I shut my cell phone and exit my car. I breathe in deep. This is a big night for me. It started out having nothing to do with Simon Young. The news of his release was just an added bonus. This is my first time working the night shift in nearly a year. I still won’t admit that I missed this lonely, old city.

    My ears pick up a familiar voice.

    “He died within the last few hours. No I.D. Sorry Catherine,” David announces.

    “Don’t worry, David. His attire would suggest he’s got a home somewhere and someone will miss him. We’ll check missing persons in the morning.”

    Catherine Willows is kneeling next to the body, a gaping gunshot wound to the abdomen. The cause of death is clear and I’m sure she’s glad she won’t have to wait on David’s analysis on that. I hear her instruct, “Turn the body over, David.”

    David does so. I’m not sure what she’s looking for, but her next statement clarifies that for me. “There’s an exit wound. That means there’s a bullet out there somewhere.”

    Ah. A bullet. She’ll probably wanna search for it. It’s the one thing about CSIs I’ll never understand. They enjoy looking for that needle in the haystack. They love searching for that one little clue, the one that normal eyes wouldn’t see. I say, let them. Less work for me.

    “Hey, Catherine. . .,” David says. She looks at where he’s pointing. The victim’s belt. “Looks like a gun holster.”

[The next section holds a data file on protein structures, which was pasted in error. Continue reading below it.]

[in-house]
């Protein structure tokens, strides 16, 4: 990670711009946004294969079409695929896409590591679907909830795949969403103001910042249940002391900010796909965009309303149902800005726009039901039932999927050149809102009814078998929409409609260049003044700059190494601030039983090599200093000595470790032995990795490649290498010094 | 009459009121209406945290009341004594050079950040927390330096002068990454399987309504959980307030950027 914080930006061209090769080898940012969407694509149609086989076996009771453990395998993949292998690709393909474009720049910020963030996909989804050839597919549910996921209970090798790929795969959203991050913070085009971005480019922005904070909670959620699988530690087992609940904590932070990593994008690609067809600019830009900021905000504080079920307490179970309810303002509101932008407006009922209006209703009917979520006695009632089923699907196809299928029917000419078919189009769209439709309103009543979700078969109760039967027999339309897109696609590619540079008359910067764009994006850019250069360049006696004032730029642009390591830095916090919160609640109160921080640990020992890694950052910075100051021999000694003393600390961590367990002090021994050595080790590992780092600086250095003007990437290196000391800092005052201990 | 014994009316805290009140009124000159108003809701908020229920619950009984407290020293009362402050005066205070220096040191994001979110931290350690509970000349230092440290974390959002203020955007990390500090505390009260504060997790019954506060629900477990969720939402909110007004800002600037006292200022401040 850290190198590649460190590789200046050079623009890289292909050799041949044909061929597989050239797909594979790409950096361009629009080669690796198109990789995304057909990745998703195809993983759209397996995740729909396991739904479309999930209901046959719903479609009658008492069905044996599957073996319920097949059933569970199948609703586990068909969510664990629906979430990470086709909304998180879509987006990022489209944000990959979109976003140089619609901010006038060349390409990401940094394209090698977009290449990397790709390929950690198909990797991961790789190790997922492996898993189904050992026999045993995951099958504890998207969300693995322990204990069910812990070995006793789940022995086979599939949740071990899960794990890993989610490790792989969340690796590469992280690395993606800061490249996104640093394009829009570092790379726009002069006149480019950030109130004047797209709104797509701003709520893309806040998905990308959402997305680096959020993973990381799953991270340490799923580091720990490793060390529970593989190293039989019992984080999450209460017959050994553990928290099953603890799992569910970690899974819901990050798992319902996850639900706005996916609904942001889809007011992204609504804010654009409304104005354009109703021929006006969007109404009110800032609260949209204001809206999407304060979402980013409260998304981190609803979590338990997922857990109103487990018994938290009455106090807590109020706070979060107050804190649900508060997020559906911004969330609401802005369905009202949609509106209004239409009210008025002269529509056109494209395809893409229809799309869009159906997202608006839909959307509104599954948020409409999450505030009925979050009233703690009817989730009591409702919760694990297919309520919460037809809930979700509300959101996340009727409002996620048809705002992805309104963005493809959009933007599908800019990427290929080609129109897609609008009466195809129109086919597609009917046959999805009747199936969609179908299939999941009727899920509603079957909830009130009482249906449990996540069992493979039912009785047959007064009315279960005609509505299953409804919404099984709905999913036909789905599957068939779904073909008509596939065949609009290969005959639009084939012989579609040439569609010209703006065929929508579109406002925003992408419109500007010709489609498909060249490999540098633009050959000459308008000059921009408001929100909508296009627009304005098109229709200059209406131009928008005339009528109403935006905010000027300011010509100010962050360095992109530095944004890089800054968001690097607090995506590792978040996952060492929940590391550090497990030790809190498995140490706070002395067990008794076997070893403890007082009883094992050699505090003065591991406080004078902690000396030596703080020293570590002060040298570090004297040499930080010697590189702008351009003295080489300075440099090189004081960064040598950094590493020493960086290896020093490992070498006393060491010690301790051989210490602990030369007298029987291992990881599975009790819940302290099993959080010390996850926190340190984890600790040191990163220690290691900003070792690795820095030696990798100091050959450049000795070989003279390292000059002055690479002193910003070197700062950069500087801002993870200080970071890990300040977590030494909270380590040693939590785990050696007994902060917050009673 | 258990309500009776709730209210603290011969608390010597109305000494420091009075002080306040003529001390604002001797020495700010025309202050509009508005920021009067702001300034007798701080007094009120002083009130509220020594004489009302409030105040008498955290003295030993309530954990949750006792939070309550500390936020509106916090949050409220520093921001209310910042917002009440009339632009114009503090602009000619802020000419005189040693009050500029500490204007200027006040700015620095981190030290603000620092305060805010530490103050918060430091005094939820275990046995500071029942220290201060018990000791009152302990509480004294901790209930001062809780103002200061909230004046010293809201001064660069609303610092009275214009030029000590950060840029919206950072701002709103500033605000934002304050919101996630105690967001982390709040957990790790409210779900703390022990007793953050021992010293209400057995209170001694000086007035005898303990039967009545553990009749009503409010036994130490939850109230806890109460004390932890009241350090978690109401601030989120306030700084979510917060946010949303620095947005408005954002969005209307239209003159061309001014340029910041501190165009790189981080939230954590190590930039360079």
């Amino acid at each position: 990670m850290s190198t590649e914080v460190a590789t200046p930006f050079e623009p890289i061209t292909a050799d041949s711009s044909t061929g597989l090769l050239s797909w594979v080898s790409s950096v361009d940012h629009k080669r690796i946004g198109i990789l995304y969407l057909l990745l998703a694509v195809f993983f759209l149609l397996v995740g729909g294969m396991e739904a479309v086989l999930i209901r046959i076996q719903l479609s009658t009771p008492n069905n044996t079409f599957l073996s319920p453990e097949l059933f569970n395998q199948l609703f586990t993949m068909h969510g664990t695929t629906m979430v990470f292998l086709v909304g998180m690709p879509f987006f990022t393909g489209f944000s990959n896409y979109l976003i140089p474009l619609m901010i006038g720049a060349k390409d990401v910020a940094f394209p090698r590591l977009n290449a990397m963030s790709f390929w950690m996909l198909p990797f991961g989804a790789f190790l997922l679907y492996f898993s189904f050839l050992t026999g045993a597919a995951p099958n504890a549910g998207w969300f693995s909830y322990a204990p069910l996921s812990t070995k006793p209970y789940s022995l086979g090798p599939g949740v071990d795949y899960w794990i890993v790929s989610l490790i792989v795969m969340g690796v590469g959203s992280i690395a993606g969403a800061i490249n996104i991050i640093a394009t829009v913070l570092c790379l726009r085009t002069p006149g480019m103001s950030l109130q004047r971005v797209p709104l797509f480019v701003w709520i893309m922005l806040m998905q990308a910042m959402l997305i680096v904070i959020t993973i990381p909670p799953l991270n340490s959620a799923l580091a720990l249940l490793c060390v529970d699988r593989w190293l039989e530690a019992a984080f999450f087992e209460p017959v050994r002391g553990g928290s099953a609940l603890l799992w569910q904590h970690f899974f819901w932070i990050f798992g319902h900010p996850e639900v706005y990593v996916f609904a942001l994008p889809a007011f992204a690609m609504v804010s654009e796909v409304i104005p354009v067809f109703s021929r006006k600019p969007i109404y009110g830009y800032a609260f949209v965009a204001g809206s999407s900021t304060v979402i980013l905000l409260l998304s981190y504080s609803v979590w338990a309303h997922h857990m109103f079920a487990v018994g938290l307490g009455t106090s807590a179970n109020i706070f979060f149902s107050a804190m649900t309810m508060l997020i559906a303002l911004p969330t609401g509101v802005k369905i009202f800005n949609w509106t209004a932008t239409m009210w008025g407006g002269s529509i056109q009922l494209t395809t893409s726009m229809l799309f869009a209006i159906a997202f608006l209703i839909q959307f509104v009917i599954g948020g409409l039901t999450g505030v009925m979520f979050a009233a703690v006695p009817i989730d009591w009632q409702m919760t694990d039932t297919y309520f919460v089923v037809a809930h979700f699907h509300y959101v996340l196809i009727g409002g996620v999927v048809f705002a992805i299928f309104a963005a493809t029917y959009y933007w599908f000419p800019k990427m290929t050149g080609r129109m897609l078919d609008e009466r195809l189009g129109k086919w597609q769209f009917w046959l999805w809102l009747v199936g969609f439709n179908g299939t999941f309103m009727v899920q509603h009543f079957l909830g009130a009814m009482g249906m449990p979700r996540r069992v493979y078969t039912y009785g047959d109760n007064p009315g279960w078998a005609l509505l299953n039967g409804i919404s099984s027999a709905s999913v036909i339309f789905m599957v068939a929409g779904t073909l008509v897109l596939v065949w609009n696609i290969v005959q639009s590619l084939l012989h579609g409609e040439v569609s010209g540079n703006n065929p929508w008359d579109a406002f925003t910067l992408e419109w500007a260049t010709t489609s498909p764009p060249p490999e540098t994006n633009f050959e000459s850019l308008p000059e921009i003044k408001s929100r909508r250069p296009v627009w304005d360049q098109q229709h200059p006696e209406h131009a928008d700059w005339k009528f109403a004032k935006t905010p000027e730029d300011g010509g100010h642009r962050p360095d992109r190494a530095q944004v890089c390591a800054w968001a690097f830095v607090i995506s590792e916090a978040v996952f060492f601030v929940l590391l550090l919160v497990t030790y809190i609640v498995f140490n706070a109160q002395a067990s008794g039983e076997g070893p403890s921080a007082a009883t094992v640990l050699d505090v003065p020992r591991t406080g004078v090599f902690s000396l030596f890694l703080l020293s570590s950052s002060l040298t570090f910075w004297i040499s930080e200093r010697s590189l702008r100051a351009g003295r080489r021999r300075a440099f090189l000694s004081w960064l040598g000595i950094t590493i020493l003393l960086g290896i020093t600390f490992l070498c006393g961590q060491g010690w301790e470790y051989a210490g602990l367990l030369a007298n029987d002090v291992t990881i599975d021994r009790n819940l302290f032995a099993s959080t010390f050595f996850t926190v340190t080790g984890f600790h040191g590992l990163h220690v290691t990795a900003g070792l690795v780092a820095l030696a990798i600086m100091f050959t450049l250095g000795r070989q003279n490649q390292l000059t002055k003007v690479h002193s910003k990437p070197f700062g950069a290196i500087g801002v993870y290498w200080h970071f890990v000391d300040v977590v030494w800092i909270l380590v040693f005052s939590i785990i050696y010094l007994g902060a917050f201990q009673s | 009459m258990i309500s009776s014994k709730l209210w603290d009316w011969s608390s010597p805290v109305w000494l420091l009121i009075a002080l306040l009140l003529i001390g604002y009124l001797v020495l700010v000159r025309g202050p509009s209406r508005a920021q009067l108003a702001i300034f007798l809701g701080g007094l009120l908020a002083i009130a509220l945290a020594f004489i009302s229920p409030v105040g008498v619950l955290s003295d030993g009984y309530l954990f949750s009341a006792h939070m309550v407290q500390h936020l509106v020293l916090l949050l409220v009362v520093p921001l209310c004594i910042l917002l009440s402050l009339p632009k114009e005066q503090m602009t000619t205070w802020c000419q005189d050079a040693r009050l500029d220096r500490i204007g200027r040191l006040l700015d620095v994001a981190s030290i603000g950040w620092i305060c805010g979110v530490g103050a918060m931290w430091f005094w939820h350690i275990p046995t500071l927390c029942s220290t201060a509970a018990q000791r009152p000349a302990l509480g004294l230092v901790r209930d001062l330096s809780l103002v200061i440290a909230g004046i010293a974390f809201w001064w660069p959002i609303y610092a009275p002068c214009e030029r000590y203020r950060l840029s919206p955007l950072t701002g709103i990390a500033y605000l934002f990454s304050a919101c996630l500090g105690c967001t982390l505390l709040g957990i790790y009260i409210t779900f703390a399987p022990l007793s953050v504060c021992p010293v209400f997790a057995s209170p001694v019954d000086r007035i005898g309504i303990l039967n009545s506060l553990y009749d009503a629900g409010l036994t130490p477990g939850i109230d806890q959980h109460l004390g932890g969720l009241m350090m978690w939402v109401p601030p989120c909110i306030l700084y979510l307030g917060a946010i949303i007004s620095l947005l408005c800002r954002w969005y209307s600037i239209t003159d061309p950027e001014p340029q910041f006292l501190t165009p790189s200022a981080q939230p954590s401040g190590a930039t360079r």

“He carried a gun,” Catherine nods. “Might be the one that killed him. If we’re lucky, the killer panicked and dumped the weapon around here.”

    She surveys the desert terrain once more before standing again and looking for the detective assigned this case. Well, that would be me.

    “Willows. Over here.”

    She turns to my voice and can’t contain her surprise. “Detective Vartann?”

    Well, I’m a little surprised myself, if her reaction means what I think it means. If I didn’t know any better, I would say Catherine might have missed me while I was gone.

    “In the flesh,” I reply, my voice typically deadpan. I begin to walk slowly, almost gingerly toward her and I can tell she’s noticed my gimp.

    There seems to be a pregnant pause between my reaching her position and the finding of her voice. I wonder what was going through her head just now.

    “The victim has no I.D. I was just going to start a perimeter search for a murder weapon.”

    She’s all business as usual. Good, because that’s exactly what I need. I don’t need sympathy or questions or curiosities ruining my first official night back on the graveyard beat. I just need to work.

    “Stokes is here with you as well?” I ask. I already know that he is. I saw him. Have to admit, that guy irks me.

    “Uh, yeah. He’s documenting some footprints over by that ditch,” Catherine says, gesturing in the general direction of Nick’s location.

    “I can lend you some officers, help with the search,” I suggest. Seems stupid to suggest such a thing. We’re cops, not CSIs. When we conduct perimeter searches, we stomp around and wave guns. Obviously, Catherine will handle things much differently. ‘Delicately’ is the first word that comes to mind.